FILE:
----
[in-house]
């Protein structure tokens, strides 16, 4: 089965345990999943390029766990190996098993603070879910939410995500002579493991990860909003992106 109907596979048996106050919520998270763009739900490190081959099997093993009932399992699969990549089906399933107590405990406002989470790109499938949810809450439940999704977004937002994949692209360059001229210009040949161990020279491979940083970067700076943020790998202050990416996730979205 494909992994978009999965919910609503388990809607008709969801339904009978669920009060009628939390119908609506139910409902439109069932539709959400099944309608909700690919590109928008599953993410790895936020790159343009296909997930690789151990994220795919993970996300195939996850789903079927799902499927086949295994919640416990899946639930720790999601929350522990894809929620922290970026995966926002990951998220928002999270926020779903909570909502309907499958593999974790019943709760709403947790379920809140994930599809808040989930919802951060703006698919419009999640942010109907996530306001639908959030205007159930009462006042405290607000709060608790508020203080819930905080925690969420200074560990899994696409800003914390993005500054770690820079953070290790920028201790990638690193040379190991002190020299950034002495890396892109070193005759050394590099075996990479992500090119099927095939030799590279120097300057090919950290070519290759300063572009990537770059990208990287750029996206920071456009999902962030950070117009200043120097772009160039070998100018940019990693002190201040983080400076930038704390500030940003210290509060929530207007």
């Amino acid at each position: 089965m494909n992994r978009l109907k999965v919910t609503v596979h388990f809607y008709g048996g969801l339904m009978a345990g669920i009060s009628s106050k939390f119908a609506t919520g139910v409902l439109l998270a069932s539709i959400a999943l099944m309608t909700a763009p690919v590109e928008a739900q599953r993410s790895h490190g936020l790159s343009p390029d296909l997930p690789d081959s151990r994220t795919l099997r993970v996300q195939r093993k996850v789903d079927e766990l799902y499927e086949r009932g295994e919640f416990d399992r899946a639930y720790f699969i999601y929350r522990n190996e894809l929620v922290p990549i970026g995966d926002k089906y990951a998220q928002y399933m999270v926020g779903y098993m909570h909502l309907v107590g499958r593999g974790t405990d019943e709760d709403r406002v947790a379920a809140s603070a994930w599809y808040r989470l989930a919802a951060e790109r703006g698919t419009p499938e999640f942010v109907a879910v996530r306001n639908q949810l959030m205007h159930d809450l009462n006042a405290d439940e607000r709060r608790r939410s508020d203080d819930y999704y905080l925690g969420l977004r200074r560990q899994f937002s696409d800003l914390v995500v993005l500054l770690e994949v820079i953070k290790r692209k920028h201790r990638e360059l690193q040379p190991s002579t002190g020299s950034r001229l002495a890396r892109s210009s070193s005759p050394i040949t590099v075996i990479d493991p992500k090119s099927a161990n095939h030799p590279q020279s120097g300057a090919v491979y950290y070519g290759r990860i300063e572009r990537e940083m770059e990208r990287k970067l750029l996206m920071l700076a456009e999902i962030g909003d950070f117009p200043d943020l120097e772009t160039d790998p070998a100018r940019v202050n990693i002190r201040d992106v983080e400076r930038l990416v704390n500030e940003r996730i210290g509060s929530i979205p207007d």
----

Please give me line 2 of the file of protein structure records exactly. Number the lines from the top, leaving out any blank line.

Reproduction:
């Protein structure tokens, strides 16, 4: 089965345990999943390029766990190996098993603070879910939410995500002579493991990860909003992106 109907596979048996106050919520998270763009739900490190081959099997093993009932399992699969990549089906399933107590405990406002989470790109499938949810809450439940999704977004937002994949692209360059001229210009040949161990020279491979940083970067700076943020790998202050990416996730979205 494909992994978009999965919910609503388990809607008709969801339904009978669920009060009628939390119908609506139910409902439109069932539709959400099944309608909700690919590109928008599953993410790895936020790159343009296909997930690789151990994220795919993970996300195939996850789903079927799902499927086949295994919640416990899946639930720790999601929350522990894809929620922290970026995966926002990951998220928002999270926020779903909570909502309907499958593999974790019943709760709403947790379920809140994930599809808040989930919802951060703006698919419009999640942010109907996530306001639908959030205007159930009462006042405290607000709060608790508020203080819930905080925690969420200074560990899994696409800003914390993005500054770690820079953070290790920028201790990638690193040379190991002190020299950034002495890396892109070193005759050394590099075996990479992500090119099927095939030799590279120097300057090919950290070519290759300063572009990537770059990208990287750029996206920071456009999902962030950070117009200043120097772009160039070998100018940019990693002190201040983080400076930038704390500030940003210290509060929530207007």